Miles Davis’ All Stars – Walkin’ (1957/2016) [Official Digital Download 24bit/192kHz]
Miles Davis’ All Stars – Walkin’ (1957/2016)
FLAC (tracks) 24 bit/192 kHz | Time – 37:53 minutes | 787 MB | Genre: Jazz
Studio Masters, Official Digital Download – Source: HDTracks | Booklet, Front Cover | © Prestige Records
Walkin’, now considered one of the earliest essential albums in the Miles Davis canon, comprises two classic 1954 sessions: one with a quintet; the other a sextet. The influential sextet session, featuring trombonist J.J. Johnson and Lucky Thompson on sax, took advantage of long-playing record technology with two extended jams that announced both the return of modern jazz musicians to a focus on the blues and the coming of the funky hard bop era. The quintet date, with underground legend Davey Schildkraut on alto sax, provides the first inkling of the trumpeter’s haunting muted style and introduces his classic composition Solar.
The undeniable strength and conviction present in Miles Davis’ performance on Walkin’, underscores the urgency and passion with which he would rightfully reclaim his status as a primary architect of bop. Davis is supported by his all-stars, consisting of his primary rhythm unit: Horace Silver (piano), Percy Heath (bass), and Kenny Clarke (drums). The sextet featured on the title track, as well as “Blue ‘n’ Boogie,” adds the talents of J.J. Johnson (trombone) and Lucky Thompson (tenor sax). Davis’ quintet includes the primary trio and Dave Schildkraut (alto sax). Perhaps not an instantly recognizable name, Schildkraut nonetheless made some notable contributions to Stan Kenton’s Kenton Showcase EPs, concurrent with his work with Miles. Walkin’ commences with the extended title track, which follows a standard 12-bar blues theme. While the solos from Johnson and Thomson are unique, Miles retains a palpable sense of extrication from the music – as if the song was an extension of his solo instead of the other way around. The lethargic rhythms reiterate the subtle adornments of the horn section to the basic trio. In direct contrast to “Walkin'” is a full-tilt jumper, “Blue ‘n’ Boogie.” The improvisation yields some truly memorable solos and exchanges between Davis and Johnson – who can be heard clearly quoting from Thelonious Monk’s “Rhythm-A-Ning.” “Solar” maintains a healthy tempo while drawing the listener in to the delicate interplay where the solos often dictate the melody. Horace Silver’s piano solo is Ellington-esque in it’s subdued elegance. The final track, “Love Me or Leave Me,” gives the most solid indication of the direction Miles’ impending breakthrough would take. So swift and certain is each note of his solo, it reflects the accuracy of someone thinking several notes ahead of what he is playing. Walking is a thoroughly solid effort.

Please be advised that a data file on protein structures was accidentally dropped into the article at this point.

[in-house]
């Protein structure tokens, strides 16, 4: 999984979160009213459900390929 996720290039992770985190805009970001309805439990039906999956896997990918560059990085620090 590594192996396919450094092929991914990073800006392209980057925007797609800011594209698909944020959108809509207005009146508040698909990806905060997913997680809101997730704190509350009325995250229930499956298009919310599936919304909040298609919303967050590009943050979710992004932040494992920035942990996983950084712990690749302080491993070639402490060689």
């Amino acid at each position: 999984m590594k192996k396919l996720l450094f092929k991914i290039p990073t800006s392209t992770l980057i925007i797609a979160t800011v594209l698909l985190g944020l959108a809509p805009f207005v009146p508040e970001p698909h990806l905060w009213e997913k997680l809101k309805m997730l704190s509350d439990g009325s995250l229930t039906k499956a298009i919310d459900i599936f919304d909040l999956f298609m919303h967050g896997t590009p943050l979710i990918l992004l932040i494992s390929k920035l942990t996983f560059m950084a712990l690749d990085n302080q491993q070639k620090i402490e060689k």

01 – Walkin’
02 – Blue ‘N’ Boogie
03 – Solar
04 – You Don’t Know What Love Is
05 – Love Me Or Leave Me
Produced by Bob Weinstock. Engineered by Rudy Van Gelder.
Recorded on April 29 (“1 & 2”) and on April 3, 1954 (“3-5”) at Van Gelder Studio, Hackensack, NJ.
Miles Davis – trumpet
J.J. Johnson – trombone on “1 & 2”
Lucky Thompson – tenor saxophone on “1 & 2”
David Schildkraut – alto saxophone on “3-5”
Horace Silver – piano
Percy Heath – bass
Kenny Clarke – drums